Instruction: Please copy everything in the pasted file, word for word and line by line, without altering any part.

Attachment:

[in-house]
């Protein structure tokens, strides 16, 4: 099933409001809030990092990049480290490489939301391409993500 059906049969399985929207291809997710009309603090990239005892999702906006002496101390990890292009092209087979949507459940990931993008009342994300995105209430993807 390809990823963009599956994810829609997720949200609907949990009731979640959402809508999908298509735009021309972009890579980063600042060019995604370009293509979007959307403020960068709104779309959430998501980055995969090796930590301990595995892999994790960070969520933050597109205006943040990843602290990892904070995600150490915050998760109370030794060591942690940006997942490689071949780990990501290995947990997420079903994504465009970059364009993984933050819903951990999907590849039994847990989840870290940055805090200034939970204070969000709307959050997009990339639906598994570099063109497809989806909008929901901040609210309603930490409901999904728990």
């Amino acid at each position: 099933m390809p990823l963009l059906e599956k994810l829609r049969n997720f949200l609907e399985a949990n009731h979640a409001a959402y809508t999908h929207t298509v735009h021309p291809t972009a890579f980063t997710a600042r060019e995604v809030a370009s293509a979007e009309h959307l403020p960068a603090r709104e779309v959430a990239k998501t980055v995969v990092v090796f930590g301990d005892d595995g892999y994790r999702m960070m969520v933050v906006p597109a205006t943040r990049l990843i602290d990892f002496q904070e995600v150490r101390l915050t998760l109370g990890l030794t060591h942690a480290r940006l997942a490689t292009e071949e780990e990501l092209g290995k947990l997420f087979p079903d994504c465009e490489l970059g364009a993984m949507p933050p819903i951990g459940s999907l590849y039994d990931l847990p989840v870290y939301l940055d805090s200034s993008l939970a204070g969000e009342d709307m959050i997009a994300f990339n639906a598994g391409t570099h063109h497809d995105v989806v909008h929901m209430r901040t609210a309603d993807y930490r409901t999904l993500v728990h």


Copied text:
[in-house]
């Protein structure tokens, strides 16, 4: 099933409001809030990092990049480290490489939301391409993500 059906049969399985929207291809997710009309603090990239005892999702906006002496101390990890292009092209087979949507459940990931993008009342994300995105209430993807 390809990823963009599956994810829609997720949200609907949990009731979640959402809508999908298509735009021309972009890579980063600042060019995604370009293509979007959307403020960068709104779309959430998501980055995969090796930590301990595995892999994790960070969520933050597109205006943040990843602290990892904070995600150490915050998760109370030794060591942690940006997942490689071949780990990501290995947990997420079903994504465009970059364009993984933050819903951990999907590849039994847990989840870290940055805090200034939970204070969000709307959050997009990339639906598994570099063109497809989806909008929901901040609210309603930490409901999904728990």
């Amino acid at each position: 099933m390809p990823l963009l059906e599956k994810l829609r049969n997720f949200l609907e399985a949990n009731h979640a409001a959402y809508t999908h929207t298509v735009h021309p291809t972009a890579f980063t997710a600042r060019e995604v809030a370009s293509a979007e009309h959307l403020p960068a603090r709104e779309v959430a990239k998501t980055v995969v990092v090796f930590g301990d005892d595995g892999y994790r999702m960070m969520v933050v906006p597109a205006t943040r990049l990843i602290d990892f002496q904070e995600v150490r101390l915050t998760l109370g990890l030794t060591h942690a480290r940006l997942a490689t292009e071949e780990e990501l092209g290995k947990l997420f087979p079903d994504c465009e490489l970059g364009a993984m949507p933050p819903i951990g459940s999907l590849y039994d990931l847990p989840v870290y939301l940055d805090s200034s993008l939970a204070g969000e009342d709307m959050i997009a994300f990339n639906a598994g391409t570099h063109h497809d995105v989806v909008h929901m209430r901040t609210a309603d993807y930490r409901t999904l993500v728990h």